This is an important finding for both parties. Enterprises often overlook the potential for capturing market advantage when deploying a postponement strategy. Postponing the final product until more accurate customer demand information is known makes it easier for manufacturers to introduce variants, particularly smaller enterprises that lack the scale to support a wider product range. These capabilities also allow enlightened 3PLs to sell their postponement expertise more effectively. For example, postponement operations that open up new product possibilities can be marketed to manufacturers' sales and marketing as well as the supply chain department.

In spite of the opportunities, many smaller companies cannot pursue a postponement strategy because they lack economies of scale. Researchers also evaluated one potential solution to this challenge--a 3PL "postponement campus" where synergies are achieved by serving different customers in the same location. Campus solutions appear particularly appealing for PDAs that are labor-intensive since they allow flexible allocation of skilled operators and offer potential to consolidate administrative staff. Additional resources such as production equipment or IT systems can also be shared. Benefits are especially high if a 3PL can serve customers with complementary demand patterns in the same campus.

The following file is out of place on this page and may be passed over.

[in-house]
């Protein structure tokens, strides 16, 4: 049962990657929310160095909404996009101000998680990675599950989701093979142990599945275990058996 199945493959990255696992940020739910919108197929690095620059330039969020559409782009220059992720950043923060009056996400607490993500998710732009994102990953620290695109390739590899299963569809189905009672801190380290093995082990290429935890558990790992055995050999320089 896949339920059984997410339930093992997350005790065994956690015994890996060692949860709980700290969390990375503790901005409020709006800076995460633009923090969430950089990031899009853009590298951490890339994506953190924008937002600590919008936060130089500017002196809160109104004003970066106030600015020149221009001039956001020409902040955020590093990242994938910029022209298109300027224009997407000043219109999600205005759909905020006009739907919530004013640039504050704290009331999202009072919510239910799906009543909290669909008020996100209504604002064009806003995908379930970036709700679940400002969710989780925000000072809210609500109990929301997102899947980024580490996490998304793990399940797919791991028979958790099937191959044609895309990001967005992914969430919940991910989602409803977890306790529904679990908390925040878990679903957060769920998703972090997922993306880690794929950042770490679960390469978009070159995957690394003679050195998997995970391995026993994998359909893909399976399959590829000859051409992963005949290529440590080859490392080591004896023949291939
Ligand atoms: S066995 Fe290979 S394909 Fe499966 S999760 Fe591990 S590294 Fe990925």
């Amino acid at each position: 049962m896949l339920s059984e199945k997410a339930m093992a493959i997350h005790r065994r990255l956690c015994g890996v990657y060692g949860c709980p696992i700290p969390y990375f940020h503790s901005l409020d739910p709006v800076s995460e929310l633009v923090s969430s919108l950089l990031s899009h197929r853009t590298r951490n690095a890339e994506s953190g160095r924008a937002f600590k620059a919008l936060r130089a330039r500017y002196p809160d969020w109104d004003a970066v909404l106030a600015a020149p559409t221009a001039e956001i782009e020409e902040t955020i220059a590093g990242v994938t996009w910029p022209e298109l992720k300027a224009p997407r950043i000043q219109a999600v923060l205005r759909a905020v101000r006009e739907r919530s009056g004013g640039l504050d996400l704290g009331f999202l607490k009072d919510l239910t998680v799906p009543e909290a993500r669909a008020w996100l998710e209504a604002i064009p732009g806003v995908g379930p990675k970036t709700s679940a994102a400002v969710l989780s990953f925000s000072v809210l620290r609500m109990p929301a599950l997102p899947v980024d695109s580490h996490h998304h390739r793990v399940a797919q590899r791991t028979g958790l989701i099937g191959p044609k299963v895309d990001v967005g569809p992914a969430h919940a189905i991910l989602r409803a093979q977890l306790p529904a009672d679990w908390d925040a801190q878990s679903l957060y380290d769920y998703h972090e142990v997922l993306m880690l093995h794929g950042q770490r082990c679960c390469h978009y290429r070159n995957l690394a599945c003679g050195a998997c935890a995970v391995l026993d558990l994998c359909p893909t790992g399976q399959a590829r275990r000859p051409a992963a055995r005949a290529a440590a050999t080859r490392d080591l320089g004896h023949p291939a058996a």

Postponement campuses are in their infancy and further investigation, such as a longitudinal study of the implementation of the campus solution(s), is needed. For more information on ZLC's postponement research, contact Jarrod Goentzel.
http://ctl.mit.edu/index.pl?id=10784